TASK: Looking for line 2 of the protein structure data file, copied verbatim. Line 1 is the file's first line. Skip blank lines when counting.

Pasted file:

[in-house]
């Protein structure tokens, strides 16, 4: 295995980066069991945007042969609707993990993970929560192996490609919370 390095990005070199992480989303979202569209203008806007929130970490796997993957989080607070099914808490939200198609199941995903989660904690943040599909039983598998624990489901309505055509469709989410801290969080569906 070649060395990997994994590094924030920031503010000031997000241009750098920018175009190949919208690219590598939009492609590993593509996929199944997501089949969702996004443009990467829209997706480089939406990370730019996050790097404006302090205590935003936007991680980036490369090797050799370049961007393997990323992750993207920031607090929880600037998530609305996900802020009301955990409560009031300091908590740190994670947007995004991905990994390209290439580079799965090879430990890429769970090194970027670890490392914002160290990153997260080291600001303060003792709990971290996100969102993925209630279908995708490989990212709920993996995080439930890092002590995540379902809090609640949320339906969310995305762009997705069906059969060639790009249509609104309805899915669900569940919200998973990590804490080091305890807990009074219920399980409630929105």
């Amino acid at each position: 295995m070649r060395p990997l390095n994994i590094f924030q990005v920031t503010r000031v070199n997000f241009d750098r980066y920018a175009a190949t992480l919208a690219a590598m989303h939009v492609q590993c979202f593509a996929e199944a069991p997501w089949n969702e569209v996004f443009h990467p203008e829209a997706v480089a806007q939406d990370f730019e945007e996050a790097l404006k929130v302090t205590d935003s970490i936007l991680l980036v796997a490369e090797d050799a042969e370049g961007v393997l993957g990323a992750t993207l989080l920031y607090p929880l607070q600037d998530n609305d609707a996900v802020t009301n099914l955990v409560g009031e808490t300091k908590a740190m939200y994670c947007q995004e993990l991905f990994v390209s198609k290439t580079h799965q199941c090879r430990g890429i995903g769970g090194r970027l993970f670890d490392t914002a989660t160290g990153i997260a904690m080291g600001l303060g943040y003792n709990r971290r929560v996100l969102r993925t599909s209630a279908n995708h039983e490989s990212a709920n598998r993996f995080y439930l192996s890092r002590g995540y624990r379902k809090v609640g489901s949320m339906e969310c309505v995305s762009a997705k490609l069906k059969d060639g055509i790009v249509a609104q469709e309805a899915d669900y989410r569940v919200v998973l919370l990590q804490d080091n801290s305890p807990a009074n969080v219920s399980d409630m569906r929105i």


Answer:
């Protein structure tokens, strides 16, 4: 295995980066069991945007042969609707993990993970929560192996490609919370 390095990005070199992480989303979202569209203008806007929130970490796997993957989080607070099914808490939200198609199941995903989660904690943040599909039983598998624990489901309505055509469709989410801290969080569906 070649060395990997994994590094924030920031503010000031997000241009750098920018175009190949919208690219590598939009492609590993593509996929199944997501089949969702996004443009990467829209997706480089939406990370730019996050790097404006302090205590935003936007991680980036490369090797050799370049961007393997990323992750993207920031607090929880600037998530609305996900802020009301955990409560009031300091908590740190994670947007995004991905990994390209290439580079799965090879430990890429769970090194970027670890490392914002160290990153997260080291600001303060003792709990971290996100969102993925209630279908995708490989990212709920993996995080439930890092002590995540379902809090609640949320339906969310995305762009997705069906059969060639790009249509609104309805899915669900569940919200998973990590804490080091305890807990009074219920399980409630929105």